After passing through this area, we found ourselves descending back towards the sea and onto Canyelles beach. We found a scene of kids playing soccer while enjoying the spring day on the beach. This was our chance to take advantage of good bathrooms instead of using the nature toilet.
The Final Stretch into Tossa de Mar
After leaving the beach we were able to rejoin the actual Camino de Ronda trail back up the cliffside again to a higher elevation. Instead of being greeted by a residential area, as we were before, we found ourselves in the middle of a hillside forest.
Reaching the top of the stairs, we found that the path went from paved trail to a rocky raw trail that would be a real mess if the weather turned.
Alongside the walking trails it was evident that many people use this area for mountain biking and ATV riding. This was probably the strangest part of the hike as the terrain changed consistently between wooded areas and arid desert-like surroundings.
Literally we would be walking in the forest, then reach a clearing that looked like a rocky desert. Usually, these areas went on for a long time before you found more shade.
Even in Spring, Spain can be a hot place to be with intense sun. Every time we came to a patch with trees, we took a break to re-hydrate and enjoy the shade before continuing on through the next desert-like patch. I joked a few times that this would be a great place to film a Naked and Afraid TV show.
As we climbed up over our last hill and through the forest where we were given a wonderful view of Tossa de Mar. It was an overlook that you could only get if you had hiked there. Many others will never see it from this point of view.
Descending into the medieval town was steep and followed a well-trodden dirt track that required you to stabilize yourself to avoid falling. Once we reach the bottom, we suddenly found ourselves on the cobblestone streets of Tossa de Mar.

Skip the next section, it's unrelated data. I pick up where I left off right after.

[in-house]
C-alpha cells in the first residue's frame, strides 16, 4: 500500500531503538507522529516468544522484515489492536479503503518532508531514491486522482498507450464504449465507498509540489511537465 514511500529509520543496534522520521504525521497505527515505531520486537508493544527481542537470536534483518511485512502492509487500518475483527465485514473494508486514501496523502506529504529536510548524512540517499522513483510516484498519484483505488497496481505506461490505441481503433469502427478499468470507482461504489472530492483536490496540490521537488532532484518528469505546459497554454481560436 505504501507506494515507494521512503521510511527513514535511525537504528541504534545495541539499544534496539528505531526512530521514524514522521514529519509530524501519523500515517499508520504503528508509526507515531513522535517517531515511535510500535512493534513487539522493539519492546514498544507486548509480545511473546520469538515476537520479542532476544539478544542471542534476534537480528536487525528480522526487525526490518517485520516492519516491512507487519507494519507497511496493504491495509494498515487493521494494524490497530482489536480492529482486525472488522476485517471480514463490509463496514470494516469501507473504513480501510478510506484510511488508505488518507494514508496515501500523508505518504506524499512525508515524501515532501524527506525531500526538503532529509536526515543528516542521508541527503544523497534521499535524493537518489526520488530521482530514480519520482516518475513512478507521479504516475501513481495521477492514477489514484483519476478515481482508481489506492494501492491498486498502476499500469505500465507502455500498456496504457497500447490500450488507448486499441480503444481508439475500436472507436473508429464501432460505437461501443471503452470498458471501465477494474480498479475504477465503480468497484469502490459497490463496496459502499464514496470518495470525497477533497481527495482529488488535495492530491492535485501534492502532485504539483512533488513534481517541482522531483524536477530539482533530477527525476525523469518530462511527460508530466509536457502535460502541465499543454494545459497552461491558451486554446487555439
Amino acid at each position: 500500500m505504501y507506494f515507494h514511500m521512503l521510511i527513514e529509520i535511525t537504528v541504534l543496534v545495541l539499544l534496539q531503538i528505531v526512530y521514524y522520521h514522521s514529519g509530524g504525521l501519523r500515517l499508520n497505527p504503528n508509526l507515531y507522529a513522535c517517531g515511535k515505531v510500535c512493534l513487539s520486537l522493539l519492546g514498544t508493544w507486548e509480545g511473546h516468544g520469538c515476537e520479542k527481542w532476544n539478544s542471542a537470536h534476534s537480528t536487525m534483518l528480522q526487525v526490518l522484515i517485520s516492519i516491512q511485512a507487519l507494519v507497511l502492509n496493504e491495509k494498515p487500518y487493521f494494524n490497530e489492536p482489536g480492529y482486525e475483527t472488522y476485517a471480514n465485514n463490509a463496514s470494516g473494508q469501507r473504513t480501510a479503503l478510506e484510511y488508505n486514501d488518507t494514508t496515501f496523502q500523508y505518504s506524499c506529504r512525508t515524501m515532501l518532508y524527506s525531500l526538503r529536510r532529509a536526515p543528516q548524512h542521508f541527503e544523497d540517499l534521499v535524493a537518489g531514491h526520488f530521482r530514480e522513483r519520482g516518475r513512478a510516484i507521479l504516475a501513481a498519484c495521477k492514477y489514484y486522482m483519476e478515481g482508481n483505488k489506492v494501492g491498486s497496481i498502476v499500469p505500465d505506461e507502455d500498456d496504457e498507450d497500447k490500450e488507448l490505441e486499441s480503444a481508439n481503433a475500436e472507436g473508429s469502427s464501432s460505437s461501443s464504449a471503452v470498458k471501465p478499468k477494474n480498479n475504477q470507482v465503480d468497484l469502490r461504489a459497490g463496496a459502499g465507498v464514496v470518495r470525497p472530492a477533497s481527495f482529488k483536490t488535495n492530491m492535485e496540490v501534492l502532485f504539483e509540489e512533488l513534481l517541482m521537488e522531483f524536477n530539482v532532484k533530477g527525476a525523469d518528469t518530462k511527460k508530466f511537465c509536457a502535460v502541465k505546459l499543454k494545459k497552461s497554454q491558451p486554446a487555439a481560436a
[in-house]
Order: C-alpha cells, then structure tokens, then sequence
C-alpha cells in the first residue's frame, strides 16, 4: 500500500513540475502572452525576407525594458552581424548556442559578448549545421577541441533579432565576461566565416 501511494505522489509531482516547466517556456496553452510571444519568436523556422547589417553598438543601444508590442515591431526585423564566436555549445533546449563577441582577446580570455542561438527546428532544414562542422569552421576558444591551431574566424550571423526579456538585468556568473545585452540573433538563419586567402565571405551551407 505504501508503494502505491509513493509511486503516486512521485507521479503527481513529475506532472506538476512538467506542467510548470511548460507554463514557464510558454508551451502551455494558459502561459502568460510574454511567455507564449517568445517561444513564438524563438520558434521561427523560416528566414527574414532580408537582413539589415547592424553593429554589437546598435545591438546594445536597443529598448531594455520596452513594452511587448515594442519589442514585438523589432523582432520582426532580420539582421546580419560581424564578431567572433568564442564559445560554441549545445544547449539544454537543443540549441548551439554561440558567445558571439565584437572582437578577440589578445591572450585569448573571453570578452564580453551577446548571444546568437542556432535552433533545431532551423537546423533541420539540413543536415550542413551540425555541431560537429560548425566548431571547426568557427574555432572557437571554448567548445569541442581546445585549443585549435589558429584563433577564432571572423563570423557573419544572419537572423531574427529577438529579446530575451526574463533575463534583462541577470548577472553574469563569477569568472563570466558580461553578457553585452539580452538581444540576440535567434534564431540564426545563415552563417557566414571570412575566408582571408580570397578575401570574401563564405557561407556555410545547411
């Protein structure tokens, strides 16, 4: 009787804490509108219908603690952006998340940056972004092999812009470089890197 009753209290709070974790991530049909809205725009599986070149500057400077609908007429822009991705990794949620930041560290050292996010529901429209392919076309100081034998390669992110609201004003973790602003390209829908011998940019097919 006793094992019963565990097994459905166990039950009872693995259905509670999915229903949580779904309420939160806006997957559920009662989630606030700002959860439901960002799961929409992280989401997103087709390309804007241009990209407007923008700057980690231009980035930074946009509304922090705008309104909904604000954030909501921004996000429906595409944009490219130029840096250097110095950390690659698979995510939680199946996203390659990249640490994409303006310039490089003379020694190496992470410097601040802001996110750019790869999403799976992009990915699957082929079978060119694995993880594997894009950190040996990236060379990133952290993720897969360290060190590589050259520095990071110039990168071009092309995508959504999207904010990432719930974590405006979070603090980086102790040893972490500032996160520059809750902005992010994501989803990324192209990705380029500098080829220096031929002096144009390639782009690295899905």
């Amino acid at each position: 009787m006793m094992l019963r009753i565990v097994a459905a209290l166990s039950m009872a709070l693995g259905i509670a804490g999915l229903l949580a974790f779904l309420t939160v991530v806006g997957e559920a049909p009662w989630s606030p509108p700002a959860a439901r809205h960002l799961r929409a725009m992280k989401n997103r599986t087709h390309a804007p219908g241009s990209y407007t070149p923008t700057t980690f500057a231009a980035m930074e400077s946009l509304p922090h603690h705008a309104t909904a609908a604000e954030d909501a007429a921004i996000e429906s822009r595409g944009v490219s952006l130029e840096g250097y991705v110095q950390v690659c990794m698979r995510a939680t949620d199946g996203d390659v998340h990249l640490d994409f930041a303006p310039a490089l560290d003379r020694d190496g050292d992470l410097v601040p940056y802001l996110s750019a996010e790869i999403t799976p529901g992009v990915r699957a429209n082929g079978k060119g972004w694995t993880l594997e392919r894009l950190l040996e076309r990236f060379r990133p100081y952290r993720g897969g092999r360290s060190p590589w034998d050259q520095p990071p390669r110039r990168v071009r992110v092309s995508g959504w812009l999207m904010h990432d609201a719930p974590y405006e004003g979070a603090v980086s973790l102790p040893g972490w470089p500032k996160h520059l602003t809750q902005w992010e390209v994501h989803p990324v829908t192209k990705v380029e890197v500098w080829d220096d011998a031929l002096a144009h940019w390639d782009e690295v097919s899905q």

Facts About Hiking the Camino de Ronda- Lloret to Tossa
Day Hike Difficulty: 7 out of 10 due to the large hills and climbing paths
The path is 13 Kilometers long and the hike can be 4-5 hours depending on how often you stop.
The path conditions were nice, cobblestone path to gravel, concrete, asphalt, beach, dirt, back to asphalt and ending on the cobblestone streets of Tossa de Mar.
The hike was like a finely aged wine. It started out great and as it went on it got better. Sure, it was not a highlight to hike through a residential area but sometimes you can’t take the path you wanted to take.
That is the joy of an adventure. Lina and I will be back to complete the full 220km multi-day hike that takes you through all the towns in Costa Brava.
Top Tip: Despite being a day hike, make sure you are prepared with water, snacks and proper sun protection.
Pack enough water, snacks and a lunch for your whole day hike. You will not come across many, if any, opportunities to purchase these items along the way.
There are many places to sit down and enjoy a snack along the way. Lastly, don’t forget the sunscreen. Even in the cooler spring weather, the sun was intense and we both got burnt.
If you love to get out on the trails, take in amazing views and get some exercise then you should definitely add Spain to your list of places to hike on your travels.
More on Spain:
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- Best Day Trips from Barcelona
- 15 Sweet Things to Do in Ibiza Besides Drinking and Partying
- The Best of Costa Brava in Spain
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- 6 of the Best Hikes in Spain